War Horse Summary

Michael Morpurgo

War Horse

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War Horse Summary

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War Horse (1982), a children’s historical novel by British author Michael Morpurgo, follows the experiences of Joey, a horse bought by the Army for service as a military horse during World War I, and the efforts of his former master Albert to find him and bring him safely home, even as Albert, a young man, heads off to war as well. Exploring themes of war and its impact on both soldiers and civilians, the struggle to maintain hope and humanity in difficult situations, and the unique bond between man and animal, War Horse was both critically and commercially successful and was the runner-up for the Whitbread Book Award the year of its release. A sequel, Farm Boy, focusing on Albert’s grandson and filling in more details of Albert’s story during and after the war, was released in 1997. War Horse was adapted into a 2007 play using a life-sized horse puppet, which played both in London’s National Theater (where it won an Olivier Award) and on Broadway. In 2011, a film adaptation directed by Steven Spielberg was released and was nominated for six Academy Awards including Best Picture.

War Horse begins at a farm auction when a drunk named Ted Narracott buys a young horse for thirty-nine guineas, instead of the colt he was sent to buy. Although Ted quickly gets frustrated with the horse’s slow pace, his son Albert names the horse Joey and quickly becomes close to the horse. He protects Joey from Ted’s drunken rages, grooms and cares for him, and teaches him to work the fields. While living with the Narracotts, Joey becomes close to a horse named Zoey from a nearby farm. However, World War I is raging across Europe, and soon enough comes to Great Britain. One day, Ted, whose farm is struggling, sells Joey to the army before Albert can stop him. Albert tries to join the army to stay with his horse but is rejected because he is too young. He promises to find Joey when he can sign up. Joey is taken and trained for the army by Corporal Perkins and is eventually matched up with Captain James Nicholls as his first army rider. Joey leads a unit of mounted infantry, where he befriends Topthorn, a fellow horse ridden by James Stewart. However, on a charge against a German unit, Nicholls is killed. Stewart gives Joey to Trooper Warren, a nervous young man, who is a heavier ride but is very kind to Joey.

On another charge, Topthorn and Joey lead Stewart and Warren into enemy lines but are captured by the Germans. The Germans take the horses and put them to work pulling an ambulance cart for the hospital. The two horses become famous among the soldiers for saving many lives with their strength and speed. The Germans give Joey and Topthorn to an old man and his granddaughter Emilie, to care for them on their farm until they are needed for labor again. Emilie is very kind to the horses, tending to them the way Albert did to Joey, and Joey begins to love her in the same way. When the Germans move their hospital to another location, Emilie and her grandfather are allowed to keep the horses, and Joey finds himself a farm horse once again. He teaches Topthorn the needed skills. However, a group of German artillerymen led by a ruthless captain come by and confiscate the horses to pull their artillery wagon. Emilie is devastated. In their new job, the horses meet Friedrich, a kind and reluctant soldier who cares for them. Most members of the artillery team are killed in battles, and Joey and Topthorn are pushed to their limits. Topthorn dies of heart failure, and Friedrich is killed by Allied shells. Upon seeing a tank for the first time, Joey flees in a panic and is wounded by barbed wire. Both Allied and Central Power soldiers find him, and an Allied soldier wins possession of Joey in a coin toss. Before Joey is taken away, the two soldiers enjoy a few moments of peace and wonder if they could have been friends if not for the war.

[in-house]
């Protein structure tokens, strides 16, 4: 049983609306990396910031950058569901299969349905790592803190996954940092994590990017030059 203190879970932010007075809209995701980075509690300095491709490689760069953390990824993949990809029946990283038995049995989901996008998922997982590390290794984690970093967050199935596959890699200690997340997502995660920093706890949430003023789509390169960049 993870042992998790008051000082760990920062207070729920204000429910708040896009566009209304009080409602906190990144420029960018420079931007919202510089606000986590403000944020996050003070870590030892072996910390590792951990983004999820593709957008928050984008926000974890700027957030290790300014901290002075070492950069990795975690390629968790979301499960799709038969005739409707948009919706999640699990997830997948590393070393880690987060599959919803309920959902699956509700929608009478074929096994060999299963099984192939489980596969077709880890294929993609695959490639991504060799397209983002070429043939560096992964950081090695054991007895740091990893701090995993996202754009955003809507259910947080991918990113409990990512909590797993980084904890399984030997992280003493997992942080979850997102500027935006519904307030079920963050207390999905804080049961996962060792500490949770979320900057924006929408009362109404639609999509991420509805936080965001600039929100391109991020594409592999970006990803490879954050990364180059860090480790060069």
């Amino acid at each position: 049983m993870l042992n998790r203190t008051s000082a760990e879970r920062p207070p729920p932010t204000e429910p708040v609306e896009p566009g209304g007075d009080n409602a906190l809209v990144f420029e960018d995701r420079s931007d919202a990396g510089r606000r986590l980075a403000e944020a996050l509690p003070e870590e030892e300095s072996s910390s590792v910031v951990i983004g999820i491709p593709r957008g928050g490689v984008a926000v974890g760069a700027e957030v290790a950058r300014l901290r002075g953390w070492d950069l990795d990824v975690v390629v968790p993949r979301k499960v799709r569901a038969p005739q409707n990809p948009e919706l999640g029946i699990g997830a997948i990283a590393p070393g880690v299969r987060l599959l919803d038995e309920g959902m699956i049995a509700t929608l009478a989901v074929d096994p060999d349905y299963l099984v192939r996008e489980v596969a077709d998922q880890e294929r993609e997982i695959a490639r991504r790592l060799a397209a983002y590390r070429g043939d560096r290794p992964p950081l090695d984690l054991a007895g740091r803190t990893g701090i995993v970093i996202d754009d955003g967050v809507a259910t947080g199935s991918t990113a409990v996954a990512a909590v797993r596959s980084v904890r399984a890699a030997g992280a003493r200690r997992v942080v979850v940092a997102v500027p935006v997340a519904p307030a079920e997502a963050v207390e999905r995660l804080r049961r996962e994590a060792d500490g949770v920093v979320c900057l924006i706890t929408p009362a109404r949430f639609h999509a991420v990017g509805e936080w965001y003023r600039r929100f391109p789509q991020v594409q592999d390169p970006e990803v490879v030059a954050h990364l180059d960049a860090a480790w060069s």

Joey is cared for at the Allies’ veterinary hospital, where he is reunited with Albert, who volunteered for the army along with his friend David. Albert realizes Joey is his old horse when Joey responds to his whistle. Albert begins caring for Joey again. Near the end of the war, David, along with two horses, is killed by a stray shell; Albert becomes depressed at the loss of his friend. As the war ends, Major Martin makes plans to auction all off all the horses, despite the protests of his men. A man named Sergeant Thunder bids for Joey but loses to a butcher. However, at the last second, an old man wins with a large bid. He reveals he is Emilie’s grandfather, who has been looking for Joey since he was taken. The old man tells Albert all about Joey’s stay at his farm. Emilie lost the will to live after Joey and Topthorn were taken, and the sickly girl passed away at fifteen years old. Although he wanted to get the horse back to have something to remember her by, he decides to sell Joey to Albert for a cheap price in exchange for Albert telling people about Emilie. Albert takes Joey home to England, where they can finally live in peace.

Michael Morpurgo is an English author, poet, playwright, and librettist best known for his children’s books. He served as the third British Children’s Laureate from 2003 to 2005 and is the author of more than three hundred works in multiple formats and genres. War Horse remains his most iconic work. He has been shortlisted for the Carnegie Medal four times and has been named a member of the Order of the British Empire and the Royal Society of Literature.